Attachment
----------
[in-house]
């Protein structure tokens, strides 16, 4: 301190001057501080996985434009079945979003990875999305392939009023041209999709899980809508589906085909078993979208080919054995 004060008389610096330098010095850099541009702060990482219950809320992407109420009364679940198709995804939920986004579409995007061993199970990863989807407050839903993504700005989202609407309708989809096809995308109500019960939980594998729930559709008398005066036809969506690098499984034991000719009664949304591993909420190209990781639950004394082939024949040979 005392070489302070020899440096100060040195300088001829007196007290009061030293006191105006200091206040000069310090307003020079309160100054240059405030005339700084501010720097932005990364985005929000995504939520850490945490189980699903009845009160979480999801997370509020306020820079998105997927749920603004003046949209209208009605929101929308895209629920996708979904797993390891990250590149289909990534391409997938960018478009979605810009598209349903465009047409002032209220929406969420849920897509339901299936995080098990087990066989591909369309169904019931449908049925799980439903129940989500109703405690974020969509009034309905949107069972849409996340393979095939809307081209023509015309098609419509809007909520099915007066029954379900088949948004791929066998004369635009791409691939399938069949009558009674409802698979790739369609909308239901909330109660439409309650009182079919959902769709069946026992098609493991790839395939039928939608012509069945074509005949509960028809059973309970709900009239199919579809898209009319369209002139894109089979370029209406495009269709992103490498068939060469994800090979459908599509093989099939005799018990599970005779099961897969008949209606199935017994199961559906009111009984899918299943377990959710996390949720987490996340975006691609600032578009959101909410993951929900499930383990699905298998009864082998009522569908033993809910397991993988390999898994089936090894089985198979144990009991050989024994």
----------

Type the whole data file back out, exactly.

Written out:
[in-house]
């Protein structure tokens, strides 16, 4: 301190001057501080996985434009079945979003990875999305392939009023041209999709899980809508589906085909078993979208080919054995 004060008389610096330098010095850099541009702060990482219950809320992407109420009364679940198709995804939920986004579409995007061993199970990863989807407050839903993504700005989202609407309708989809096809995308109500019960939980594998729930559709008398005066036809969506690098499984034991000719009664949304591993909420190209990781639950004394082939024949040979 005392070489302070020899440096100060040195300088001829007196007290009061030293006191105006200091206040000069310090307003020079309160100054240059405030005339700084501010720097932005990364985005929000995504939520850490945490189980699903009845009160979480999801997370509020306020820079998105997927749920603004003046949209209208009605929101929308895209629920996708979904797993390891990250590149289909990534391409997938960018478009979605810009598209349903465009047409002032209220929406969420849920897509339901299936995080098990087990066989591909369309169904019931449908049925799980439903129940989500109703405690974020969509009034309905949107069972849409996340393979095939809307081209023509015309098609419509809007909520099915007066029954379900088949948004791929066998004369635009791409691939399938069949009558009674409802698979790739369609909308239901909330109660439409309650009182079919959902769709069946026992098609493991790839395939039928939608012509069945074509005949509960028809059973309970709900009239199919579809898209009319369209002139894109089979370029209406495009269709992103490498068939060469994800090979459908599509093989099939005799018990599970005779099961897969008949209606199935017994199961559906009111009984899918299943377990959710996390949720987490996340975006691609600032578009959101909410993951929900499930383990699905298998009864082998009522569908033993809910397991993988390999898994089936090894089985198979144990009991050989024994």